Craig Wright Claims That Law Is Coming For Bitcoin
Craig Wright who claims to be Satoshi Nakamoto states that the law is coming for Bitcoin this year. In his personal blog he presented a view on Bitcoin’s future which does not look too appealing for operators of Bitcoin’s Lightning Network, or the coin’s miners.
One of Bitcoin’s biggest advantages is its supposedly permissionless, authority-resistant essence. But Wright says that these are illusions.
Wright asserts that any amount of Bitcoin bought without complying with legally recognized CDD (customer due diligence) and KYC (know your customer) requirements, is, in fact, stolen Bitcoin:
“Lightning is about creating a system that is not built on individual tokens, but rather balances, because they are treated very differently under law. Yet, the Lightning Network cannot work without Bitcoin tokens as the initial seed base. Here lies the greatest flaw of the system.”
Wright states that the Lightning Network’s system of symbols and balances is unable to protect it from legal investigation and enforcement:
“If stolen bitcoin are passed into a Lightning channel, the purchaser in the Lightning channel does not gain good title. Equivalently, the civil rule of nemo plus iuris ad alium transferre potest quam ipse habet, or, ‘one cannot transfer to another more rights than he has’, means that it does not matter whether you send bitcoin to a Lightning channel; if the bitcoin are stolen, they cannot be transferred.”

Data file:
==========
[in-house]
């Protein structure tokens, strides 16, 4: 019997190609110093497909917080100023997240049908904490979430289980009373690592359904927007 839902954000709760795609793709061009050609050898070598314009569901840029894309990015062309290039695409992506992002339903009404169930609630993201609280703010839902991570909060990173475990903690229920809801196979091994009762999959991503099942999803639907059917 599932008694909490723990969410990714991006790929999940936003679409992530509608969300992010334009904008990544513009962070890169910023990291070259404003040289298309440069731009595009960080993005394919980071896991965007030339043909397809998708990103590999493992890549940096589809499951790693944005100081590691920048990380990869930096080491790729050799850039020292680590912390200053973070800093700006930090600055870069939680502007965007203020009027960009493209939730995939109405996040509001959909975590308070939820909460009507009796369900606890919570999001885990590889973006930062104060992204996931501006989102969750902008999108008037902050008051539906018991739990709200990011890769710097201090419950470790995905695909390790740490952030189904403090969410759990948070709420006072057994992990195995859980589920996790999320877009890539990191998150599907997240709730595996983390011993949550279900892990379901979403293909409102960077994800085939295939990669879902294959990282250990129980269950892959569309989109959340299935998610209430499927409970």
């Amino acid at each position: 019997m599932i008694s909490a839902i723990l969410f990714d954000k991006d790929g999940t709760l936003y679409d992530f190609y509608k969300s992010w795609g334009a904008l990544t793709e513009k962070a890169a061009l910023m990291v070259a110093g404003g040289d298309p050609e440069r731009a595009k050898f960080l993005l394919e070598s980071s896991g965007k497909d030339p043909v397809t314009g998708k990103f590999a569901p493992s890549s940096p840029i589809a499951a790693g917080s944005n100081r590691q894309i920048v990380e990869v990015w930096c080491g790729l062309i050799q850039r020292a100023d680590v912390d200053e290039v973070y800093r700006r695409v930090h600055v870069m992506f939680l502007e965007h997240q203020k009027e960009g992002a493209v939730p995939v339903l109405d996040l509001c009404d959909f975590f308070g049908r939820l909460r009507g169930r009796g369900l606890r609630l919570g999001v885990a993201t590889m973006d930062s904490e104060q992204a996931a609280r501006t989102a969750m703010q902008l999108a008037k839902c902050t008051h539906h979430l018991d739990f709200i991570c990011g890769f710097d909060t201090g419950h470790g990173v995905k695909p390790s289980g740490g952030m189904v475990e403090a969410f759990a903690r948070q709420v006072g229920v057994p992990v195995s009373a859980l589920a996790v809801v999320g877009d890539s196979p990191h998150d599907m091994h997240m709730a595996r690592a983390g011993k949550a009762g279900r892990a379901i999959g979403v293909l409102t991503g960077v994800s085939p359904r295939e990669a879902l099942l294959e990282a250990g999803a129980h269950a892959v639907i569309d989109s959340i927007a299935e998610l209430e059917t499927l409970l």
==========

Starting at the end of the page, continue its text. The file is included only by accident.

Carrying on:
Wright also refers to the legal principle of Nemo dat quod non habet — or, “no one can give what they don’t have.” If the legal rights to the “stolen” coins are not transferred in a legal way, then, according to Wright, this would subject the Lightning Network to the threat of a court-sanctioned freezing order.
Wright goes even furhter, picturing another ominous scenario for Bitcoin miners. Specifically, any miner who receives or mines “stolen” Bitcoin can be pursued by authorities under a nation’s standard theft laws.
“A person handles stolen goods if (otherwise than in the course of the stealing) knowing or believing them to be stolen goods he dishonestly receives the goods, or dishonestly undertakes or assists in their retention, removal, disposal or realisation by or for the benefit of another person, or if he arranges to do so.”
Craig Wright’s statements are built on his assumption that Bitcoin is stolen if bought without CDD or KYC compliance. Currently, no such enforcement of ownership laws regarding Bitcoin exist.
Attorney at law, Preston J. Byrne, states that Wright’s claims have no sense unless a universally accepted “blacklist” of stolen coins was compiled and presented for all to see. Byrne explains:
“If there were a central register of stolen BTC established by law of which every BTC purchaser in a given jurisdiction was deemed to have constructive notice of these claims, notice could be imputed if any party failed to check that register and then accepted payment in blacklisted coins.”
As Byrne highlights, no such register exists today. The law may very well come to meet Bitcoin one day, but will it happen under the circumstances suggested by Craig Wright?